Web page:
The sunbeam warmed my face, and I slowly opened my eyes to greet the morning. There it was – a big ball of yellow stretching its rays over every inch of my backyard cornfield.
As a little girl, I loved the sunrise so much that I moved my bed next to the window so that I could wake up every morning to the brilliance of the morning sun rising over my cornfield. When the sun faded for the day, the deep shadows swallowed the field into their darkness.
Season after season the field and its sunrise lay as a stable backdrop for my comings and goings. Overflowing with life in spring and summer, the fields reflected rich seasons of growth I have known in my life. The contrasting harvest of the autumn crops and fallowness of the winter fields mirrored the seasons of my life in which dormancy, emptiness, and loneliness pervade in my soul. With remarkable distinction, each season offers unique contributions to the process of growth.
In spring, the freshly plowed field was clean, velvety, rich. I remember abandoning my shoes to squish my toes in the soft, dark soil. At times, my life feels the same way – clean and rich after periods of intense personal “plowing.” These times hold deep fellowship from intentional time with friends, intense growth from purposeful devotions, and inner peace from patiently waiting on the Lord. Such plowing removes the weeds and their roots, and my soul lies quiet and clean. I approach my heavenly Father with quiet confidence and humility, basking in the warmth of a summer day.
Summer in my cornfields brought tiny corn sprouts that grew noisily (yes, you can hear a cornfield grow!), yet steadily. Inevitably, their immense growth always caught me off guard as the stalks suddenly rose well above my head. A unique noisiness characterizes these times, as clamoring spurts of growth occasionally interrupt the steady humming. They are the times when I consistently read my Bible, sacrifice for my family, and participate regularly in the family of God. Every so often, I catch glimpses of the closeness of my heart to God’s, and true joy runs deep. Filled with both busyness and calm, fun and tedium, hard work and relaxation, my summer growth happens sometimes a bit at a time and other times in huge leaps.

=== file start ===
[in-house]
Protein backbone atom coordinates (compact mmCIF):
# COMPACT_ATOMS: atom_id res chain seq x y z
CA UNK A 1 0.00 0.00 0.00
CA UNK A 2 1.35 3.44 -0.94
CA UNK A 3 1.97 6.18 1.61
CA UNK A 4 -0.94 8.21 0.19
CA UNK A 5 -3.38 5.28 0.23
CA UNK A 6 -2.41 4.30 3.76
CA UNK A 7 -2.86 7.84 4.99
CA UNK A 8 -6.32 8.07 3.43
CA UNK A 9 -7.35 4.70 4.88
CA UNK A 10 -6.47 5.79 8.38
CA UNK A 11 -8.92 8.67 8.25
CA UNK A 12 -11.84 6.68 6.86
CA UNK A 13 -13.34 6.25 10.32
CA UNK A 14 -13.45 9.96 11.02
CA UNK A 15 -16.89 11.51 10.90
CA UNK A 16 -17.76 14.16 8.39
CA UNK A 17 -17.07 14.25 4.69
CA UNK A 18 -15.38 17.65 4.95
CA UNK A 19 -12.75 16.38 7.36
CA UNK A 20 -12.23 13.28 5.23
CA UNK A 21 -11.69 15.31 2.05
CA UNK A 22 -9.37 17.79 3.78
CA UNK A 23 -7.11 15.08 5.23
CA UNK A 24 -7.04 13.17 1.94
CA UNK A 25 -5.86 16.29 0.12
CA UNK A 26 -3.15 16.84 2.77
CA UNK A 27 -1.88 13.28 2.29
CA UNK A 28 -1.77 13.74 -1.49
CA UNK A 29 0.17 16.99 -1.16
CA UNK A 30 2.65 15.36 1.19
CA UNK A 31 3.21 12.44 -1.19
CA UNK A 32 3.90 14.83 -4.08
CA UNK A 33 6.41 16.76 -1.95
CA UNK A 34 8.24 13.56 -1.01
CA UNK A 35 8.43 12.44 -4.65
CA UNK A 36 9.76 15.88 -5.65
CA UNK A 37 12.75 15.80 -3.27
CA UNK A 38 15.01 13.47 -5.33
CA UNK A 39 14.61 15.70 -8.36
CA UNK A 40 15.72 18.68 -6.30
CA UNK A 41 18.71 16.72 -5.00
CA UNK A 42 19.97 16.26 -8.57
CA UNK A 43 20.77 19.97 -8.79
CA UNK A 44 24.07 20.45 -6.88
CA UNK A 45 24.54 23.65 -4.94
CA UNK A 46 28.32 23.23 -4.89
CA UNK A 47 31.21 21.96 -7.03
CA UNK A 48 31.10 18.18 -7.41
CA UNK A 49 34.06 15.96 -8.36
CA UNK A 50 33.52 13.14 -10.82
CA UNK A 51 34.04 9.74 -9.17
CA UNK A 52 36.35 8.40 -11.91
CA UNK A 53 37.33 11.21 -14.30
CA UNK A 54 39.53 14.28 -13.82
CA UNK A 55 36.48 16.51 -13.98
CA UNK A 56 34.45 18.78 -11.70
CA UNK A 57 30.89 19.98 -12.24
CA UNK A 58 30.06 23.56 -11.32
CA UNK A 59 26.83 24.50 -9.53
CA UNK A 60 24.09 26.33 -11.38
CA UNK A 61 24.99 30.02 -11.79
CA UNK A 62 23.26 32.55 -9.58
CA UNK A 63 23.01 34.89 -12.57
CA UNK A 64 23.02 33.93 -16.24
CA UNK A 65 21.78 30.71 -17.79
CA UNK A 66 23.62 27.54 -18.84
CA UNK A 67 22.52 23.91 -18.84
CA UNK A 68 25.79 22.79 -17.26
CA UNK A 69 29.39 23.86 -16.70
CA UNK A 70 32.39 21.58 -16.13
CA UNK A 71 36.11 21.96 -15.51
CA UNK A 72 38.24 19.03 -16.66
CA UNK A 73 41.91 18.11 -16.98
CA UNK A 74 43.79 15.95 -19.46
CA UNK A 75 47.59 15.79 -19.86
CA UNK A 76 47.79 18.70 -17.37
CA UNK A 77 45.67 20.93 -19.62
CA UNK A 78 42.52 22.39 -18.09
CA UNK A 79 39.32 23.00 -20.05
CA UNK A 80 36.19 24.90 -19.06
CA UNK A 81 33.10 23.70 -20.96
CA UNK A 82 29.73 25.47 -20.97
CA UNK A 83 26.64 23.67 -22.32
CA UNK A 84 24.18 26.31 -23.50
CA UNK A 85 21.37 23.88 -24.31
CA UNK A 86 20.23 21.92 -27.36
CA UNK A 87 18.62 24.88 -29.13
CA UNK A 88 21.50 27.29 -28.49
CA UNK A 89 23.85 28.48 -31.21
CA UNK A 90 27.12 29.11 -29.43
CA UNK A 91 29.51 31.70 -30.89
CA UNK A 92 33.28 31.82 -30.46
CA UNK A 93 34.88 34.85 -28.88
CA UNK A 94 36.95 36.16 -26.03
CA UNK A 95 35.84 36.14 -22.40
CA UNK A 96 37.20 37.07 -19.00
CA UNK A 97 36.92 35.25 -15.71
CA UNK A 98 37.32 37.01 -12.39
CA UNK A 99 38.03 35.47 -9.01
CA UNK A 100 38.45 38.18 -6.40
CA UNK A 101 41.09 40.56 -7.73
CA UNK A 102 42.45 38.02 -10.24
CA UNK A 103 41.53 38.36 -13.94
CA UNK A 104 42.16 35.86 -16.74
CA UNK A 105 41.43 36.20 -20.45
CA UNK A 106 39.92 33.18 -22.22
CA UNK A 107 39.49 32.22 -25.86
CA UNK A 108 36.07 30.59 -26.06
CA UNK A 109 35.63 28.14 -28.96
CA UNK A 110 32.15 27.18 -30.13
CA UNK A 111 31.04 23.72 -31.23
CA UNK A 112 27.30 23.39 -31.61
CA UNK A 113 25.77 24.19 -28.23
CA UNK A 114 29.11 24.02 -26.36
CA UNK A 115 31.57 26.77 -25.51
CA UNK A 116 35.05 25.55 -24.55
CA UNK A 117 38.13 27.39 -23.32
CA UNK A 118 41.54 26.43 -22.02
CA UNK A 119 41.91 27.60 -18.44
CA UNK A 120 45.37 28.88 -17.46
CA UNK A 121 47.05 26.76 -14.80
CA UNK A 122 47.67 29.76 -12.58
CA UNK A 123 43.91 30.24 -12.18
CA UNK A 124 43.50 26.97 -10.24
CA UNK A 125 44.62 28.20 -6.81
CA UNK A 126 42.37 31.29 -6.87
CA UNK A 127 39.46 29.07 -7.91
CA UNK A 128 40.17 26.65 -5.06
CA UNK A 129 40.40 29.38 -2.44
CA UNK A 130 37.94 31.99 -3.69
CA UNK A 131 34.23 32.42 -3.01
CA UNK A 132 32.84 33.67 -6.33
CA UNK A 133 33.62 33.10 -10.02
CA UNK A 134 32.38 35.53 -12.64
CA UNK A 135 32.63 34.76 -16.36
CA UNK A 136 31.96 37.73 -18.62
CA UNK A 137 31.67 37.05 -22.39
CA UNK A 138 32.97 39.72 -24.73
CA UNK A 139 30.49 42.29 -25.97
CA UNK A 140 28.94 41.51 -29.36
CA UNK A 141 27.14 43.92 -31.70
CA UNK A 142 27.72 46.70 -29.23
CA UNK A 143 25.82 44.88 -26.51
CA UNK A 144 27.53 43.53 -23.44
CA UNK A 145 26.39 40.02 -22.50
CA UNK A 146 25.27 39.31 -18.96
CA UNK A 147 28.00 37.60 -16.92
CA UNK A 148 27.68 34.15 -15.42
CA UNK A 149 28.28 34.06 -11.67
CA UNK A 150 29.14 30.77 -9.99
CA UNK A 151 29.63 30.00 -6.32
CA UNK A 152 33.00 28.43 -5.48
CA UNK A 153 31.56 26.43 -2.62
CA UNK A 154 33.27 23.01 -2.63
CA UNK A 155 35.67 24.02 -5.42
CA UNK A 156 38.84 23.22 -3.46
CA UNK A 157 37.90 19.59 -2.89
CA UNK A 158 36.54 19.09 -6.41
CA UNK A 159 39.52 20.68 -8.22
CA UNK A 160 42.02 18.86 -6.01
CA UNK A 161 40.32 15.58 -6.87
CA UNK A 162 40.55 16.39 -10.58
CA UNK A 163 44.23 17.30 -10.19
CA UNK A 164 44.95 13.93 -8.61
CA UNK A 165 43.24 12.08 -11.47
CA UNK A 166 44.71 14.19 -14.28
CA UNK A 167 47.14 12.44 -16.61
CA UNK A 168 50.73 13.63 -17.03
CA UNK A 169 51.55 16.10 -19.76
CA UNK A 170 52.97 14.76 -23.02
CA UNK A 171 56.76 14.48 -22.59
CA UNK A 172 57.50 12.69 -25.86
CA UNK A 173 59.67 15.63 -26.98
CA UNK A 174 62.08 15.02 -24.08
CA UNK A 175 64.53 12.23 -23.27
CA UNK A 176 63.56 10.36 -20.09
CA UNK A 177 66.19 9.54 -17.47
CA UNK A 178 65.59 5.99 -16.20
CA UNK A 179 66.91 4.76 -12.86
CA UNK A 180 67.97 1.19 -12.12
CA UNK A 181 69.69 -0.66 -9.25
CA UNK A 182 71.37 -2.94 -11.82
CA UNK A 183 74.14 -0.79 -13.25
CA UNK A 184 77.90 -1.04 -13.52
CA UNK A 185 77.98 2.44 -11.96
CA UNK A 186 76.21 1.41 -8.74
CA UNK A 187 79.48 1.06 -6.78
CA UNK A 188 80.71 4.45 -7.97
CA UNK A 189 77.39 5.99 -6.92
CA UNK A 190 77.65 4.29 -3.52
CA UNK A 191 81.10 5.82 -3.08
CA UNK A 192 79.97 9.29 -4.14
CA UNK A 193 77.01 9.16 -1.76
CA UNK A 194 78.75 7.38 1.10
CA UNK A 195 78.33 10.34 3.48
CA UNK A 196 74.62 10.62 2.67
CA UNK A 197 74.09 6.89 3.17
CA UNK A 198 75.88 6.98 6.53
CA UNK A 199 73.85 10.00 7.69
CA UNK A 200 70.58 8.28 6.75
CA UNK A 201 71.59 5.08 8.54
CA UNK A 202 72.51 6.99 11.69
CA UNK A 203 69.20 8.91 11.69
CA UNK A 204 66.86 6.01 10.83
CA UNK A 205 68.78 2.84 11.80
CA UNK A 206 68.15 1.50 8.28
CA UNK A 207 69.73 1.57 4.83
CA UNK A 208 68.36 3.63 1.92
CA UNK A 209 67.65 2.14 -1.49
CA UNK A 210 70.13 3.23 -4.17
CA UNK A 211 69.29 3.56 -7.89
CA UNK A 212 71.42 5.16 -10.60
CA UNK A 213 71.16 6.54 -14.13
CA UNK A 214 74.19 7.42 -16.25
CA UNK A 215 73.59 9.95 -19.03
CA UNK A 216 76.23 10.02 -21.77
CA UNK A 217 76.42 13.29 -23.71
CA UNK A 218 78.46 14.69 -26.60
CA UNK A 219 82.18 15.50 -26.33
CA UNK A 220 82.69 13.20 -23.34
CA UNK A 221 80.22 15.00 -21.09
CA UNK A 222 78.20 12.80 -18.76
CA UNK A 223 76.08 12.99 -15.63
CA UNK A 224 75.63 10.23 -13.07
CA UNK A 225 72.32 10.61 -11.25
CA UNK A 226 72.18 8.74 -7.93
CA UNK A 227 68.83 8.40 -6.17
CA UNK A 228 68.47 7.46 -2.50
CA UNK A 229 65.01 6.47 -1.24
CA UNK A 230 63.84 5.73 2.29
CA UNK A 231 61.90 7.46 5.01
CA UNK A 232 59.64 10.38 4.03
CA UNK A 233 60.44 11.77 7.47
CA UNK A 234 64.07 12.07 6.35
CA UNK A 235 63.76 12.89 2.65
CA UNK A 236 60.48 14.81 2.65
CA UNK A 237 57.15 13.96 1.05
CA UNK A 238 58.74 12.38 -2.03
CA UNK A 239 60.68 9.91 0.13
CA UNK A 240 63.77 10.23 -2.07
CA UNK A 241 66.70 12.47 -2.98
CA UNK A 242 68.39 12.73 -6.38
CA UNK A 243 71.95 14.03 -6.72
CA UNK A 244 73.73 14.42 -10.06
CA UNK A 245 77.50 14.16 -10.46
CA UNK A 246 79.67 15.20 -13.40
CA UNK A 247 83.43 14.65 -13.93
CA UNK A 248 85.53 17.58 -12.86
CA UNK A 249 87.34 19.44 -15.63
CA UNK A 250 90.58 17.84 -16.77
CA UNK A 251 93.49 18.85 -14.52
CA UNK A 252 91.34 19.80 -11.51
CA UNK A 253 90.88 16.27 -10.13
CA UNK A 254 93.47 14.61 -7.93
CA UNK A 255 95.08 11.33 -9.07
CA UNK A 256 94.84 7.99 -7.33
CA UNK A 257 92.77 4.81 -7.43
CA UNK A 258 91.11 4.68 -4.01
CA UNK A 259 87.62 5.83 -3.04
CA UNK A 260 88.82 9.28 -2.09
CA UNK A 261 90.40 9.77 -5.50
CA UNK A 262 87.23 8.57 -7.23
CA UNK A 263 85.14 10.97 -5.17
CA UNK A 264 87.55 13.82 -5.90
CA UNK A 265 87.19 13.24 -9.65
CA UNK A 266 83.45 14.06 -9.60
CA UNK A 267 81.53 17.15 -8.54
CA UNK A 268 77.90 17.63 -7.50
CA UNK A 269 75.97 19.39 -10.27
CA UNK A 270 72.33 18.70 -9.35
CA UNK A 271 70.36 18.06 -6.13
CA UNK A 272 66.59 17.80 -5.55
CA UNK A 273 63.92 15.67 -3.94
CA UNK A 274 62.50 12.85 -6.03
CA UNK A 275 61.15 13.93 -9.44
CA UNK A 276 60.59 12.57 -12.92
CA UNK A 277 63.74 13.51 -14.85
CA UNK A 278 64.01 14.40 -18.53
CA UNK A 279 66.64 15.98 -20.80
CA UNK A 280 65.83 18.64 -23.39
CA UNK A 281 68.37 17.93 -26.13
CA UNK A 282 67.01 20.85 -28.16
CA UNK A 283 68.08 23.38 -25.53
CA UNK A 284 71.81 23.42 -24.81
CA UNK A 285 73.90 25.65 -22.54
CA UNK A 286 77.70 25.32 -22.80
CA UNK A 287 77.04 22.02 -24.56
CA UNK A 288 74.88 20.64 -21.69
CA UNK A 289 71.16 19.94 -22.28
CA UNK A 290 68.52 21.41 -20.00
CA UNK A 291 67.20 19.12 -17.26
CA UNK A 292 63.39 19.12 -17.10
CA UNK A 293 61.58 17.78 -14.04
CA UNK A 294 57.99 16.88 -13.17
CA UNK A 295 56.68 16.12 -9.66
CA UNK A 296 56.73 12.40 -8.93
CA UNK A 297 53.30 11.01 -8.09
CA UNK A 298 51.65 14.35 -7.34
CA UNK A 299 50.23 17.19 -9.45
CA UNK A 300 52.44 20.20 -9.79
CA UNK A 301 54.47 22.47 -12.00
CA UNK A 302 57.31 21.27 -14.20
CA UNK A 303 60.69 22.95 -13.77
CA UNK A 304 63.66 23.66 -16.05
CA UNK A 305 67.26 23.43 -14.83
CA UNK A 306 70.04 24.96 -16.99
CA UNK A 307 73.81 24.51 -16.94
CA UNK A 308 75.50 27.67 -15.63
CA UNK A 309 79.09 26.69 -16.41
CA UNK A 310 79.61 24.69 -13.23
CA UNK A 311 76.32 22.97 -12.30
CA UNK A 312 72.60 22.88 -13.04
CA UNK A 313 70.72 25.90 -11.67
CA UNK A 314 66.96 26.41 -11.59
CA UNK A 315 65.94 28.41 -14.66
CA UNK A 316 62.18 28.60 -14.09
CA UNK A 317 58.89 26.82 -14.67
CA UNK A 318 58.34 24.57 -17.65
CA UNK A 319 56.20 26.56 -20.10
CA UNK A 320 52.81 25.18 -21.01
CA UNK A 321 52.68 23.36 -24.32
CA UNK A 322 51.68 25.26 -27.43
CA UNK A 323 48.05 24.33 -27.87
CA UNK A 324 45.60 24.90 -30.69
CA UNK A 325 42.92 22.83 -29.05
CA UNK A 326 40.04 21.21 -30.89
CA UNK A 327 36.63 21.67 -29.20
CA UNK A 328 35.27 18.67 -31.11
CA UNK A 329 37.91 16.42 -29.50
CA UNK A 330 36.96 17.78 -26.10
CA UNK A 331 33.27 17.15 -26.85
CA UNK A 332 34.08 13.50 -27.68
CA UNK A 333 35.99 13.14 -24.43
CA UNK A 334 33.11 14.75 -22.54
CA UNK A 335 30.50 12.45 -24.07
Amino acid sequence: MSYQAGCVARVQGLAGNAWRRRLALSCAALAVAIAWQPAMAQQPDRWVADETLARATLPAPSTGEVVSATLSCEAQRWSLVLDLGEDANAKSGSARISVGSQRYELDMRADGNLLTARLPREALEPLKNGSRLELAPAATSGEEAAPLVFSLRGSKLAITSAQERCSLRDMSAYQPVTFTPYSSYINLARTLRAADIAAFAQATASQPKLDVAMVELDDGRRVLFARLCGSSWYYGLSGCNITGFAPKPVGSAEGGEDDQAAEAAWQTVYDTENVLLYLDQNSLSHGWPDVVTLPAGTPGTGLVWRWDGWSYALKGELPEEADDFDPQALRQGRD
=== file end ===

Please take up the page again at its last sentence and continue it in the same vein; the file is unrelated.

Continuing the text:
The autumn cornstalks withered in preparation for the harvest, accompanied by a brisk wind that reminded us that all signs of life would soon disappear. The farmers diligently gathering their crops held a subtle sense of both urgency and fulfillment. At times, my faith has felt as though it is withering. After long periods of struggle, I find myself tired, skeptical, depleted. While my faith has not faltered completely, I feel on the verge, asking questions of God I have not asked before. Where are you in this withering season? Will all my growth make a difference once the crop is harvested? I share the farmers’ urgency to find answers, resolution, eager to feel fulfilled again. Yet neither come quickly.
Instead, winter arrives. The fields lie dormant and dead-looking, frozen under a cold layer of snow. The hope of the green is long gone, a lifeless brown has taken its place. After a long and withering autumn, I too feel dead, dormant, and frozen. Sometimes I am simply too worn-out to seek God; other times I no longer even know where to look. Yet I do not see what is happening deep below my surface. Being renewed by its fallowness, the field is resting, preparing, rebuilding, and restoring itself for yet another intense season of spring. It is these bitterly cold seasons that prepare me for the coming warmth, for in their barrenness, they expose the emptiness of my soul apart from God, its plower, planter, harvester, and sustainer. This time of rest then restores the fertility of my soul, removing deep, old roots that choke life from the freshly planted seeds.
Season after season, the sun rises over my fields of growth with gentle persistence. Like my backyard cornfields, the growth happens in seasons. Sometimes it’s as rich as the silky soil I loved to run through barefoot as a kid and sometimes it feels like frozen tundra – bitter and biting. Sometimes it’s a warm sunbeam on my face and sometimes it’s a chilly wind. Sometimes it’s noisily growing and sometimes it’s quietly withering.
My bed no longer sits right next to my window, and the cornfields and sunrises of my childhood seem long ago. But I will forever carry their secrets within, thankful that the process of my own growth requires both the mystery of a barren and bitter winter field and the richness of the fresh spring soil.